Women In Japan


‘Japanese history provides striking examples of how changes in the status of women can be linked with other broad socioeconomic trends. A woman-centered marriage pattern in ancient times contributed to considerable religious and political influence for women, but from the 6th century onward the growing acceptance of Confucian and Buddhist precepts that maintained women’s inferiority reflected and reinforced a shift toward patriarchal family structure. Only since the Meiji period (1868-1912), and especially since World War II, have increasing educational and employment opportunities, as well as improvements in legal status, allowed women intellectual and financial autonomy once again.’

- The Japan Book (2002) Tokyo, Japan: Kodansha International Ltd. p. 93

Pencil [Noun.]


‘[Middle English] A pencil once denoted a fine paintbrush. It comes from Old French pincel, from a diminutive of Latin peniculus ‘brush’, itself a diminutive of penis ‘tail’. The verb was originally used in the 16th century in the sense ‘paint with a fine brush’.’

- Chantrell. G. edt. 2002. The Oxford Essential Dictionary of World Histories New York, United States: Berkley Publishing Group (2003) p. 370

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Squirrels are from the family Sciuridae meaning ‘he who sits in the shadow of his tail’.

At the start of the Cuban revolution, Fidel Castro boarded a ship called the ‘grandma’.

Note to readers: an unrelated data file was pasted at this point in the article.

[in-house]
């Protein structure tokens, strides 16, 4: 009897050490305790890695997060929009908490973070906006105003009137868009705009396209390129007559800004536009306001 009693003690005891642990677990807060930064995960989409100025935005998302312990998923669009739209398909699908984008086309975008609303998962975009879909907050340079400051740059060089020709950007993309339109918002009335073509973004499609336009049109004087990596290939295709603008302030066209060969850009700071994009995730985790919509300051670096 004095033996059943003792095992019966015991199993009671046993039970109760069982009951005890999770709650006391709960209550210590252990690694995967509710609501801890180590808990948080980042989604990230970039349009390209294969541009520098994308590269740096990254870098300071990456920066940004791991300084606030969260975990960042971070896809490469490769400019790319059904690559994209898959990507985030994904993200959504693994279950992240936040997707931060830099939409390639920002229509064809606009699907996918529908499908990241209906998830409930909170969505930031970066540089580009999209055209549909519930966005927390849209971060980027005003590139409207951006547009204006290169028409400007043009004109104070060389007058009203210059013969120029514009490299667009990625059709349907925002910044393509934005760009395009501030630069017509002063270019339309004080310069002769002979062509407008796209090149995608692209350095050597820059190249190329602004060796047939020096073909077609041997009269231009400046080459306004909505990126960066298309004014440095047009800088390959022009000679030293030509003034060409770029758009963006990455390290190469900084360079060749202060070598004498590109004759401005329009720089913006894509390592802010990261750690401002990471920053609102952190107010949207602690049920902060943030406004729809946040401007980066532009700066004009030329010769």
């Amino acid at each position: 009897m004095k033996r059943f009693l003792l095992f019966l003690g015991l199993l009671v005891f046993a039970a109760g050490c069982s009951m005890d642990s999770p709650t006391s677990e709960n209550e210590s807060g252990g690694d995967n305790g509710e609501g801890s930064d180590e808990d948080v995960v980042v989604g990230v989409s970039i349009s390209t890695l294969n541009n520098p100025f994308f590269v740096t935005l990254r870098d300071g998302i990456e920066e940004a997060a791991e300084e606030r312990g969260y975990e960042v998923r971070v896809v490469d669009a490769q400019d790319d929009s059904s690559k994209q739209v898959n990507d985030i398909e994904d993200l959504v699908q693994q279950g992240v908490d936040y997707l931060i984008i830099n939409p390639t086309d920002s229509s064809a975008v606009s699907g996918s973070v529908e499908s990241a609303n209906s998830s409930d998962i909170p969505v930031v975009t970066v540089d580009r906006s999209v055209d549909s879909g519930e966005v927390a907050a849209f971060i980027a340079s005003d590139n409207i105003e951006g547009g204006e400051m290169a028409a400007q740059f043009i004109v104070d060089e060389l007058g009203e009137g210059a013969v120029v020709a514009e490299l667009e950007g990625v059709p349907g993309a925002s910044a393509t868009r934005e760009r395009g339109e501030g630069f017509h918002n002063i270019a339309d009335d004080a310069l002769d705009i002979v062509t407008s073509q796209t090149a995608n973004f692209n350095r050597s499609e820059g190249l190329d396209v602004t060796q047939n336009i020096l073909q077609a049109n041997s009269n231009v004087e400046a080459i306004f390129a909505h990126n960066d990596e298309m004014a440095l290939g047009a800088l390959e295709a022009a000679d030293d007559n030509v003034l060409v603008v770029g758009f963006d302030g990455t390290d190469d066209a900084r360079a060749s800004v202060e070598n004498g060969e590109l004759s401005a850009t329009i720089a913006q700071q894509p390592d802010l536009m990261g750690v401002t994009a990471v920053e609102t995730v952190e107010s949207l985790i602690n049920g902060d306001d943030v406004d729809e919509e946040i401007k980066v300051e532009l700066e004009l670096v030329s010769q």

Jiang Qing, the wife of Chairman Mao had a pet monkey who was her constant companion. She dressed it in silk, fed it fine foods and trained it to attack people as they walked through her garden.

Mafia means ‘beautiful’ in Sicilian dialect.

Currently, the Dutch spend about 5% of their national budget on defence every year. Nevertheless, the Dutch have never successfully defended their land territory in their nation’s existence.

See other: Quite Interesting Facts

Harem (i)


‘Its prevalence among the Mohammedans has been established by the following passage of the Koran: “And speak unto the believing women, that they restrain their eyes, and preserve their modesty, and discover not their ornaments, except what necessarily appeareth thereof; and let them throw their veils over their bosoms, and not show their ornaments, unless to their husbands, or their fathers, or their husbands’ fathers, or their sons, or their husbands’ sons, or their brothers, or their brothers’ sons, or their sisters’ sons, or their women, or unto such men as attend them and have no need of women [eunuchs], or unto children.” [...]